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San Bernardino Geological SciencesGeological Sciences

How to Excavate a Fossil - Online Exhibit

The Barstow Fossil Beds - Online Exhibit

Geological Sciences Research

The Division of Geological Sciences encompasses paleontology, mineralogy and geology,  and a library of geological references, periodicals, journals, and gray literature.

The Division of Geological Sciences holds more than half a million fossils of extinct vertebrates and invertebrates, primarily from the southwestern United States with an emphasis on San Bernardino and Riverside Counties. The Division has nearly 200,000 specimens recorded in a computer database with associated contextual information, and is currently in the process of upgrading this database. Collections of particular interest include:

  • Mastodon skull
    Quintin Lake, San Bernardino County Museum paleontology crew member, with a mastodon skull from the Diamond Valley Lake Project.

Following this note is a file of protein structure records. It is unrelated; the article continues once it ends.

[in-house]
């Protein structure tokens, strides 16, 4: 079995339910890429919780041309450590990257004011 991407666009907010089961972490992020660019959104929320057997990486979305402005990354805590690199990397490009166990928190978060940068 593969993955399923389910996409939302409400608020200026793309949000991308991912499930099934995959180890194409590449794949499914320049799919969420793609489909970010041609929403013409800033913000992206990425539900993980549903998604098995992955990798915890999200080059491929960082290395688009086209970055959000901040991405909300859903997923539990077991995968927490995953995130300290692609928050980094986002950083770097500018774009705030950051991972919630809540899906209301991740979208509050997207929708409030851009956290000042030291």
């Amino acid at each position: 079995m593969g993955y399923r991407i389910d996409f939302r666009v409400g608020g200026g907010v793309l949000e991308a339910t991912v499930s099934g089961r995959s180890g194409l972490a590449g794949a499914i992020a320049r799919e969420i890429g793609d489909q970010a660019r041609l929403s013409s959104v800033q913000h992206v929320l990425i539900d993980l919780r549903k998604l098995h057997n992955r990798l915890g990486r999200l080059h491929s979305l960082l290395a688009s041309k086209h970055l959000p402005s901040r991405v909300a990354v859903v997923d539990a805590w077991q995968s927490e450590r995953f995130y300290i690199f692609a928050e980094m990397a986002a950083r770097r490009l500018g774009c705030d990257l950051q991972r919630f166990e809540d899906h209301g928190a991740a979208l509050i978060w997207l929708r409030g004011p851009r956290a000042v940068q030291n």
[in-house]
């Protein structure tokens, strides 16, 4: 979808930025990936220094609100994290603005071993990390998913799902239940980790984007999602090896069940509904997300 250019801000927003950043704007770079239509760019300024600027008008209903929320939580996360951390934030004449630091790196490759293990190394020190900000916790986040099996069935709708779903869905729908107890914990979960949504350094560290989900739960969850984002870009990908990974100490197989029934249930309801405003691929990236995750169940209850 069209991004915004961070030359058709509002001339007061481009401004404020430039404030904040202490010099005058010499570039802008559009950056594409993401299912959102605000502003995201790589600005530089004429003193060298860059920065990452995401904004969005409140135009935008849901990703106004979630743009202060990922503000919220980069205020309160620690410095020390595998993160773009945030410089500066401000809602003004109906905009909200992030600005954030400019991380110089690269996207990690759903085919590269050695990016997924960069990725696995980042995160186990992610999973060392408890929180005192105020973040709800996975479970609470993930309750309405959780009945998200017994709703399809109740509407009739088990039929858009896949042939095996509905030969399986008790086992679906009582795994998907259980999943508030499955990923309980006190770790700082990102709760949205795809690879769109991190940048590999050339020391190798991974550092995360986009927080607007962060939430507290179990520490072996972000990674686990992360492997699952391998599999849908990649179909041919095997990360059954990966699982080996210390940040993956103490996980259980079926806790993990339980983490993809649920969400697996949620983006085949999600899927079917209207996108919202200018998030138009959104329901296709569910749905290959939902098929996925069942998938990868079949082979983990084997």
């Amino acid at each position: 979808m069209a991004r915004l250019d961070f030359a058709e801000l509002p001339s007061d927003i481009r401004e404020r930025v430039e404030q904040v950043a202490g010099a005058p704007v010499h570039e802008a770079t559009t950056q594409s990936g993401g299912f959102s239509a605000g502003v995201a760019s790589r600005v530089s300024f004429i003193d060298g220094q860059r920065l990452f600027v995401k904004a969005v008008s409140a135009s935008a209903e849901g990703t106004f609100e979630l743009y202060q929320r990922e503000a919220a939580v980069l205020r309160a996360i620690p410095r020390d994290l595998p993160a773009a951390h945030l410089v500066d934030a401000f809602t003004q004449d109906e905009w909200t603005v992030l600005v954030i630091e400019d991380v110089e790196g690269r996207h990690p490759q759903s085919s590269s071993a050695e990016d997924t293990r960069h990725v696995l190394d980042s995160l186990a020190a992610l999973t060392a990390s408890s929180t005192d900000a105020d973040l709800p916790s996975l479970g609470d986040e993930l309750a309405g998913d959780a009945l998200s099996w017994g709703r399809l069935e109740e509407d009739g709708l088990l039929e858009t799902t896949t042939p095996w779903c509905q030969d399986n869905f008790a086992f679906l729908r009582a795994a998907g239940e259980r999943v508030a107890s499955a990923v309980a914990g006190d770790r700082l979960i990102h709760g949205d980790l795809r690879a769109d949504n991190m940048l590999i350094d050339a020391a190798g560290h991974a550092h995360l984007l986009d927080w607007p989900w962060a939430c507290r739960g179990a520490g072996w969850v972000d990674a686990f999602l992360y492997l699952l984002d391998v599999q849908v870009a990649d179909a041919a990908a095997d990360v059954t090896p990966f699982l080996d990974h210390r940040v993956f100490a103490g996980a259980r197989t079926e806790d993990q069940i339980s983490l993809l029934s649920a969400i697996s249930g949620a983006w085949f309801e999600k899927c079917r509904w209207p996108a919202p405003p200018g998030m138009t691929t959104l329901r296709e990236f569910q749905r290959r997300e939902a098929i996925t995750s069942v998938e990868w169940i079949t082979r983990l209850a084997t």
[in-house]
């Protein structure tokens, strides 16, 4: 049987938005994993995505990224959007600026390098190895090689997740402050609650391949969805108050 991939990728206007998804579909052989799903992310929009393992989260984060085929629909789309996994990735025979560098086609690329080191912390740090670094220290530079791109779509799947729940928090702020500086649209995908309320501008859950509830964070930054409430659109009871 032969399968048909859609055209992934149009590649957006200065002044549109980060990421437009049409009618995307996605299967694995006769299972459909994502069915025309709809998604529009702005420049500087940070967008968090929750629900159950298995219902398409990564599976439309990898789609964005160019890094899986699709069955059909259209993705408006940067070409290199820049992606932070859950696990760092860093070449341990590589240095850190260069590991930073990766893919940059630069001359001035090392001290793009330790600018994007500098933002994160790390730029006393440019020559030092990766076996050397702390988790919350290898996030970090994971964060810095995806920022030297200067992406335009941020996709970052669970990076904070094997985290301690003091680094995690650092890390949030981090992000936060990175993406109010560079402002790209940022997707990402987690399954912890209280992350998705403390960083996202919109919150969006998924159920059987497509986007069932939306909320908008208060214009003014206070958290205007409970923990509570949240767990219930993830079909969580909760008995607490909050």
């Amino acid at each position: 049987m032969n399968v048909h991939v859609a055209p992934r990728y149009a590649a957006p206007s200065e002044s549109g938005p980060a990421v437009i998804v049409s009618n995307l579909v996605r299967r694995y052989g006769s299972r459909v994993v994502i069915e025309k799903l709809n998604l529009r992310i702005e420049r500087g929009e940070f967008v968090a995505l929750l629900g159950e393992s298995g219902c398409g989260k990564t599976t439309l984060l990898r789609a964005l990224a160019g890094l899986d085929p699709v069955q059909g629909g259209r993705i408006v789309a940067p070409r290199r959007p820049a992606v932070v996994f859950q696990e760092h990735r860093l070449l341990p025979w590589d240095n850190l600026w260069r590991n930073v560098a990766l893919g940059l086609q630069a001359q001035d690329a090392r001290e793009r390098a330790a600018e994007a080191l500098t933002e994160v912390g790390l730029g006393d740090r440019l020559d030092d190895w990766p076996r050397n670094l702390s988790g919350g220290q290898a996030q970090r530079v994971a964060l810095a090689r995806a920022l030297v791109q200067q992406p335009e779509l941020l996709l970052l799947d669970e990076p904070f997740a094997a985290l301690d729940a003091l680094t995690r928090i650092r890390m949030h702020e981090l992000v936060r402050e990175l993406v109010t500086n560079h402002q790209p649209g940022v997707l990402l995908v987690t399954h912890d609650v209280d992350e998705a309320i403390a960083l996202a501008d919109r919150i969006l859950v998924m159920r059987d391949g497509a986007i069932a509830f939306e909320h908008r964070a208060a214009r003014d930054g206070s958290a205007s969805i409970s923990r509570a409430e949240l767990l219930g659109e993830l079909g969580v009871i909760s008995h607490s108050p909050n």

late Pleistocene fossils from Diamond Valley Lake outside of Hemet in Riverside County, as well as other sites throughout the inland valley area;
  • later Pliocene to late Pleistocene fossils from throughout the Mojave Desert, including Kokoweef Cave, Antelope Cave, the Fort Irwin region, the Piute Valley, Valley Wells, Daggett, and the Victorville/Hesperia region of San Bernardino County;
  • middle Pliocene to middle Pleistocene fossils from the San Timoteo Badlands along the San Jacinto Fault Zone in Riverside County;
  • early Pliocene and early to middle Pleistocene fossils from Murrieta and Temecula along the Elsinore Fault Zone in Riverside County;
  • middle Miocene vertebrate fossils and fossil trackways from in and around the Barstow Fossil Beds, type locality for the Barstovian North American Land Mammal Age;
  • later Jurassic dinosaur trackways from the easternmost Mojave Desert.

Fossils from these sites have greatly expanded knowledge of the fossil animals and plants that roamed southern California thousands and millions of years ago. Studies of these fossils by the Division of Geological Sciences have resulted in the discovery and description of new taxa, as well as the expansion of our knowledge of the geographic range and morphological variation of established species. These investigations have also enabled the staff of the Division of Geological Sciences to advance new interpretations regarding the sequence and timing of deposition of fossil-bearing strata throughout southern California.